Death By Icicles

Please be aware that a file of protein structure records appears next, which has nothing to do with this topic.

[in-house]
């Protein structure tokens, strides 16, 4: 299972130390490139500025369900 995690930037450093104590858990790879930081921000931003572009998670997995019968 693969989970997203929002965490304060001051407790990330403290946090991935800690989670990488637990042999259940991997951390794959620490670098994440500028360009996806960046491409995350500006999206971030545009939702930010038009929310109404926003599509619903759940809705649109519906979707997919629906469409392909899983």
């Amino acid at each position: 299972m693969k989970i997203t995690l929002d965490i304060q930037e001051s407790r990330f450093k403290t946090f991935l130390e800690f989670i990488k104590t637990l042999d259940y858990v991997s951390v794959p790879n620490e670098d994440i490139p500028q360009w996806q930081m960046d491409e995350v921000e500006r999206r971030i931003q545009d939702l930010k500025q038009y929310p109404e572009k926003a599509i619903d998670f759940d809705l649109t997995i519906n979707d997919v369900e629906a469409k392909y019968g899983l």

Yes, icicles can be deadly, and that’s no idle threat. Statistics show that 15 Americans die from icicle-related accidents each year, and some can be pretty gruesome. In addition, countless people are also injured by either icicles or blocks of ice that fall to the ground. In 2010, several people were injured by ice falling from the 37-story Sony Center on Madison Avenue in New York City. Ice doesn’t have to fall from tall structures in order to cause damage. Those detaching from a 2-story home can be enough to cause lacerations, head injuries, broken bones, and even death in some cases. Icicles are created when the heat from inside a building partially melts ice or snow on the roof. The water then attaches to an eave, window frame, or gutter and then freezes again. The best way to avoid being hurt by a falling icicle is to be aware of your surroundings and avoid walking under roof overhangs during the winter. When walking in an urban environment where buildings are tall, know that ice tends to drop between 5-10 feet away from the sides of the structure. The good news is that statistically speaking you’re about twice as likely to die from a lightning strike as you are from a falling icicle.